Here in America it’s somewhat notable to meet up with someone who can identify all fifty of our states if presented with a national map that doesn’t have a legend. European weapons and European diseases made quick work of the native population and there are only a few areas where there is any political friction from the survivors, mostly remote places like Pine Ridge, South Dakota.
The ethnic, sectarian, and historical divisions of the Mideast are obscure and puzzling to us in general, and they remain puzzling to our policy makers. This is about expectations – the U.S. civil war was an anomaly. We had defined nation states, uniformed armies, a clear cut beginning, a fairly clean end, and while the meme has never died there hasn’t been any large scale violence since the cessation of the conflict, nearly 150 years ago. The Mideast is full and there are always tensions the likes of which we never experience here.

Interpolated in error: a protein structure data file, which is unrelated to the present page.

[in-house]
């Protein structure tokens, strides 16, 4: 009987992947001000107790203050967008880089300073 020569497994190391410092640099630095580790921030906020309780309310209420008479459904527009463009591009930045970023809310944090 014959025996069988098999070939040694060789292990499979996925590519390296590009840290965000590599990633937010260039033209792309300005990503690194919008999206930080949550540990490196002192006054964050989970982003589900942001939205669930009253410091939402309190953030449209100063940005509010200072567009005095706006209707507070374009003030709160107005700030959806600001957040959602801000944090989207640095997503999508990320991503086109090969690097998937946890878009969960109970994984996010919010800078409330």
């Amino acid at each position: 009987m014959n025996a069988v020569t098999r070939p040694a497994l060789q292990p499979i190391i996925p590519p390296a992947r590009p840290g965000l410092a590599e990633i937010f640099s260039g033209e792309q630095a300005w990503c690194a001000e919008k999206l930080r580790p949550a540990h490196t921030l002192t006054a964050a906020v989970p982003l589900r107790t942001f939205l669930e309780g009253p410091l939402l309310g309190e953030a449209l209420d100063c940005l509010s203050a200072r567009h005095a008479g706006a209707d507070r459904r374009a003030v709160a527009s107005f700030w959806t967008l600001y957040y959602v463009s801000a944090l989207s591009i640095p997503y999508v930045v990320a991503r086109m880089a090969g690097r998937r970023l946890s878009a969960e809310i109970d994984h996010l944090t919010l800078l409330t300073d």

This being said, I am now going to put up a bunch of maps and engage in a bit of wild speculation about some things that aren’t all that likely to happen, but if they did … well … game changers.
When I wrote Mali Is Neither Afghanistan Nor Somalia in mid-January I was coming from a place of common sense. Mali does not have anything like Afghanistan’s opium poppy crop or Somalia’s piracy opportunities. The only shady business that goes on there is the keeping of western captives. It’s reported that half of all kidnap victims in all of Africa are kept somewhere in Azawad – the rebellious part of Mali north of the Niger river.
Economic Causes of Civil Conflict and their Implications for Policy, a 2006 paper on the analysis of 47 civil wars, provided a serious academic confirmation of what I had suspected – insurgencies without funding sources simply don’t last. What does this mean for Syria?